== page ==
“The pool of people who are eligible to immigrate to the United States as legal permanent residents (LPRs) each year typically exceeds the worldwide level set by the Immigration and Nationality Act (INA). In an effort to process the demand for LPR visas fairly and in the national interest, LPR admissions are subject to a complex set of numerical limits and preference categories that give priority for admission on the basis of family relationships, needed skills, and geographic diversity. The INA further specifies that each year, countries are held to a numerical limit of 7% of the worldwide level of U.S. immigrant admissions, known as per-country limits or country caps. In FY2011, just over 1 million aliens became U.S. legal permanent residents (LPRs). Of this total, nearly 65% entered the United States on the basis of family ties. Other major categories of LPRs were employment-based (13%), refugees and asylees (16%), and diversity migrants (5%). In FY2011, Mexico was the source country of 14% of LPRs who were admitted or who adjusted status. Other top countries were China (8.2%), India (6.5%), Philippines (5.4%), and the Dominican Republic (4.3%). Rather than newly arriving from abroad, 54.6% (580,092) were adjusting to LPR status from a temporary (i.e., nonimmigrant) status within the United States.”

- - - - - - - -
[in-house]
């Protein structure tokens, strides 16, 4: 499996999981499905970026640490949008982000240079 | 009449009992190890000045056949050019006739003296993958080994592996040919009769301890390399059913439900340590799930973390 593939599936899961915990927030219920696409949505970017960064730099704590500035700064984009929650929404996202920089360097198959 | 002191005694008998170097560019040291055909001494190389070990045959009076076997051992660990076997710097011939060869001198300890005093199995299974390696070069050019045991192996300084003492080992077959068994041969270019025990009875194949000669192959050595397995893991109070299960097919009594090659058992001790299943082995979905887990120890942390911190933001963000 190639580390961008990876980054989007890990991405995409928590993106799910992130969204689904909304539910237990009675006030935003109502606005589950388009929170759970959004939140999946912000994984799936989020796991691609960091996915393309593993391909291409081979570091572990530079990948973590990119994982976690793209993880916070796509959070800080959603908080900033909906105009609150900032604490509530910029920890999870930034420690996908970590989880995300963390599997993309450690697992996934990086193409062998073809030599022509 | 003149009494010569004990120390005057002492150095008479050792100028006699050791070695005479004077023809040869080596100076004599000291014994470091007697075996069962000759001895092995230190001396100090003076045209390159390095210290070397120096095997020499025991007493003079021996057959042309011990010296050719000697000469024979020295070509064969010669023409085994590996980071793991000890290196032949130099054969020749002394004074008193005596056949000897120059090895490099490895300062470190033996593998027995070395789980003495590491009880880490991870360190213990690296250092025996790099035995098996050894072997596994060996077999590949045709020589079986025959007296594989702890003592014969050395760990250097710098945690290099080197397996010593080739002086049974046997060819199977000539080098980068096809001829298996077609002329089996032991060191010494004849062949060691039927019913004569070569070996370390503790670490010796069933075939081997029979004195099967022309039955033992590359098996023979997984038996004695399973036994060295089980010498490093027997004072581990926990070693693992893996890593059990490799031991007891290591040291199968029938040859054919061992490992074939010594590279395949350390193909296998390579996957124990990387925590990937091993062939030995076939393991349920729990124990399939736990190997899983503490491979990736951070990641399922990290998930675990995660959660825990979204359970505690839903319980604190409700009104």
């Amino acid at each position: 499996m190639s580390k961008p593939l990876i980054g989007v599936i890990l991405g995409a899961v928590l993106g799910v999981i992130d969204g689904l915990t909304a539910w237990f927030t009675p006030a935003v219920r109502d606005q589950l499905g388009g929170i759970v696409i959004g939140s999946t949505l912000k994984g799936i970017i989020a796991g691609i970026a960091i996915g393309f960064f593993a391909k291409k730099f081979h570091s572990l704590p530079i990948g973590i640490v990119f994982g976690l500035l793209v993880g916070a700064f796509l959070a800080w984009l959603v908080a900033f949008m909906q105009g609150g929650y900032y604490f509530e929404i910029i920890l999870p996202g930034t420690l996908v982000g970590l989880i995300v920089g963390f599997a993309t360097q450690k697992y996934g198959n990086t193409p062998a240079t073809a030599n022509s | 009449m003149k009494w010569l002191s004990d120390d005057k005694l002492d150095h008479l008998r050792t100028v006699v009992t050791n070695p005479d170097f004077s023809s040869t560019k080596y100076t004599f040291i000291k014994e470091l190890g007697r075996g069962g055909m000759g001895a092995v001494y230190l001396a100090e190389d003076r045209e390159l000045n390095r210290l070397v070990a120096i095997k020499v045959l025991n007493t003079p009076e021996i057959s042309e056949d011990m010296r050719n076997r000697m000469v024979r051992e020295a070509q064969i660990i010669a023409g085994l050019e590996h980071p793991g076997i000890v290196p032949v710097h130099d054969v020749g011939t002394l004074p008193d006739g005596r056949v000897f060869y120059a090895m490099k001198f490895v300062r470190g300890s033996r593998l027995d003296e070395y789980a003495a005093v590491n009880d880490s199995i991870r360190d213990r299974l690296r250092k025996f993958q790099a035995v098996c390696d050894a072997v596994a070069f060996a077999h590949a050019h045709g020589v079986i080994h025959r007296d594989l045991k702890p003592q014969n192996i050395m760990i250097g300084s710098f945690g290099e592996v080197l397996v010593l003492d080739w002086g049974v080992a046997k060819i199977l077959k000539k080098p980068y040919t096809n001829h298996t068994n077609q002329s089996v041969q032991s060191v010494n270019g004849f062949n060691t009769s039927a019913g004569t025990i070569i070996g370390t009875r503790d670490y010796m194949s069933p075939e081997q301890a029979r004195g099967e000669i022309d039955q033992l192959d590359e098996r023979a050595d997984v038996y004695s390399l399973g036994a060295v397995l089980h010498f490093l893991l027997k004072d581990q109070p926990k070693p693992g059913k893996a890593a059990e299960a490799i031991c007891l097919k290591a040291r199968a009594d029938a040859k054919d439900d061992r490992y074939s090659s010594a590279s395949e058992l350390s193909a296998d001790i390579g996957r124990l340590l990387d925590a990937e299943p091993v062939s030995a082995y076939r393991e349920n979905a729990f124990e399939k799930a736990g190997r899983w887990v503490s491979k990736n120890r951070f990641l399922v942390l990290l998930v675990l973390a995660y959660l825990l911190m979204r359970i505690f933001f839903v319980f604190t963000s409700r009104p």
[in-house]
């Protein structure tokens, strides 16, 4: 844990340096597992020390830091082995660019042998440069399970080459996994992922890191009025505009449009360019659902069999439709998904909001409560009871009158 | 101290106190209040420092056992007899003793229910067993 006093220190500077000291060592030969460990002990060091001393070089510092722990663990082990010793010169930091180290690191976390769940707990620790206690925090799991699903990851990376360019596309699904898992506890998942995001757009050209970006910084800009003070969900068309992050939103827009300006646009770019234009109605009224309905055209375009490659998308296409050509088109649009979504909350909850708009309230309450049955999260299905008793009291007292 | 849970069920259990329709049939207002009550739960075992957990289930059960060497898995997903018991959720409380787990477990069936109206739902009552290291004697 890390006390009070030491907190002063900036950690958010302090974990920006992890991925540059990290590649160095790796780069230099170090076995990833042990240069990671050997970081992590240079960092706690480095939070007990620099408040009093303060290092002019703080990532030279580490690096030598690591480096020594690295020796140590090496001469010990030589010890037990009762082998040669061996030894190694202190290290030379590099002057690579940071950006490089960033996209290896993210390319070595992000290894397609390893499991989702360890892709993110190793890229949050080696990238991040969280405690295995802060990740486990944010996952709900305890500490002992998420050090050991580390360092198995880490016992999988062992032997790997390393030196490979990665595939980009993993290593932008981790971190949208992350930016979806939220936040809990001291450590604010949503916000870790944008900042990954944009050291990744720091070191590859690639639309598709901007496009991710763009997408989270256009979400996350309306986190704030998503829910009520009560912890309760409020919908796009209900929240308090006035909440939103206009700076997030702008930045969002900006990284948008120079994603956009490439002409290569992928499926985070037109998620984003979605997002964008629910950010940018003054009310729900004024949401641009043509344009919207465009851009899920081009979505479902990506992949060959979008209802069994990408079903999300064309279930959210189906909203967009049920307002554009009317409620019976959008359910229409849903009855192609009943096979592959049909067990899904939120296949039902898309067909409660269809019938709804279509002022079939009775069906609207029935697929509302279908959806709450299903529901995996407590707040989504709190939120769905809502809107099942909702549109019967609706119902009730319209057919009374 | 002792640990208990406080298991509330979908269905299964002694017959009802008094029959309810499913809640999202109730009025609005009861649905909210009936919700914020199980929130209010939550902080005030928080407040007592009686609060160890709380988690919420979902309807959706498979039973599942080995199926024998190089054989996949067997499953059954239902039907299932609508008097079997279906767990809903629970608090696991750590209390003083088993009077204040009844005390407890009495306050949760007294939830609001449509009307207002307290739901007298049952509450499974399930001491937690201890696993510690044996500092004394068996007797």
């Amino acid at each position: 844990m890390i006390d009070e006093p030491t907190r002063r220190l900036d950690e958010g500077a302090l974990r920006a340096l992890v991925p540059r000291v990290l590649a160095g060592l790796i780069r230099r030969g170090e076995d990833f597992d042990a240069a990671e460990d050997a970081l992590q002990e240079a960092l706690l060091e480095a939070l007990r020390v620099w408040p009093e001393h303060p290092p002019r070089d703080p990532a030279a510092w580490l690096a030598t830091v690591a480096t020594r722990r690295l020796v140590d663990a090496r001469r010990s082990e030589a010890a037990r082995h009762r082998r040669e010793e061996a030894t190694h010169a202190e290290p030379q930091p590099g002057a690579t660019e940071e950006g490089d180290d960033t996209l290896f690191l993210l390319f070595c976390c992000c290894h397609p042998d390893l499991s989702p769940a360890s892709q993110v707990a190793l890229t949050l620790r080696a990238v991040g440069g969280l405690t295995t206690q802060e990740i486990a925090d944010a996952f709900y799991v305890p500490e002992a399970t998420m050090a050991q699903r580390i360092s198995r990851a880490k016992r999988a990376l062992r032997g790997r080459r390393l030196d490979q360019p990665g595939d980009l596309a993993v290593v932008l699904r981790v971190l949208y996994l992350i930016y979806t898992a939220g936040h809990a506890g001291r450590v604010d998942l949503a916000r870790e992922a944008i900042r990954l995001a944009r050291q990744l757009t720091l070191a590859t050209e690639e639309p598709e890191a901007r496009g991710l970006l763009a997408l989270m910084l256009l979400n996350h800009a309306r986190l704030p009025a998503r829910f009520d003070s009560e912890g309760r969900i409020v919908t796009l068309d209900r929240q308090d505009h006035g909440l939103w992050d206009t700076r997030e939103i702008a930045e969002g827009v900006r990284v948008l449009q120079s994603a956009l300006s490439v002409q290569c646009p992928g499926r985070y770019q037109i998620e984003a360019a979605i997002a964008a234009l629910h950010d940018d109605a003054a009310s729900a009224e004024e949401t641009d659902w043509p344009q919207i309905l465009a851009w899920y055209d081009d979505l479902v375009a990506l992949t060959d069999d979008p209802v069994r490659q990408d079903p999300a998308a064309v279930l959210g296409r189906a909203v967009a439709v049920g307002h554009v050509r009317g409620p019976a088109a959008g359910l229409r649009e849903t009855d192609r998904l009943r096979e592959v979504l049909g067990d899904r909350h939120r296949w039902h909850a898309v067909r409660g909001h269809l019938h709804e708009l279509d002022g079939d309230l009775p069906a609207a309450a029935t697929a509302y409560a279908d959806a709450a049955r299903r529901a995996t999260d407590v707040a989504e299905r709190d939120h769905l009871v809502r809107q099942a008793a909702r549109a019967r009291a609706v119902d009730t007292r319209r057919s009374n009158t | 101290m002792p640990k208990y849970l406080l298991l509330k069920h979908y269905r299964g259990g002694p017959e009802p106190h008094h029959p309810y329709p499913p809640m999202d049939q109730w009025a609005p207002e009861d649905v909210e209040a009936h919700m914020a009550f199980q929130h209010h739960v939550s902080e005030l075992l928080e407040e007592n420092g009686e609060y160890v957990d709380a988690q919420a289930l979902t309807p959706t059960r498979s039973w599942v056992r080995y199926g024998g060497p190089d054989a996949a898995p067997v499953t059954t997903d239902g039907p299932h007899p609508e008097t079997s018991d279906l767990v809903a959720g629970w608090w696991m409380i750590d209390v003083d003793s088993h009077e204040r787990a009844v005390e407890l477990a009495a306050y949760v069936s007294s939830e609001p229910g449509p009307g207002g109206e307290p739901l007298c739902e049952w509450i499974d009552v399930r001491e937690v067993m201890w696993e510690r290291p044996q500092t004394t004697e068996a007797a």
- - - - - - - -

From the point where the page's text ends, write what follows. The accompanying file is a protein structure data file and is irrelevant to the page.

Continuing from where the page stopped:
Sabrina is also the solo Editor, Publisher and Founder of LLRX.com® – Legal, technology and knowledge discovery resources on the “moving edge” for Librarians, Lawyers, Researchers, Academic and Public Interest Communities – launched in 1996.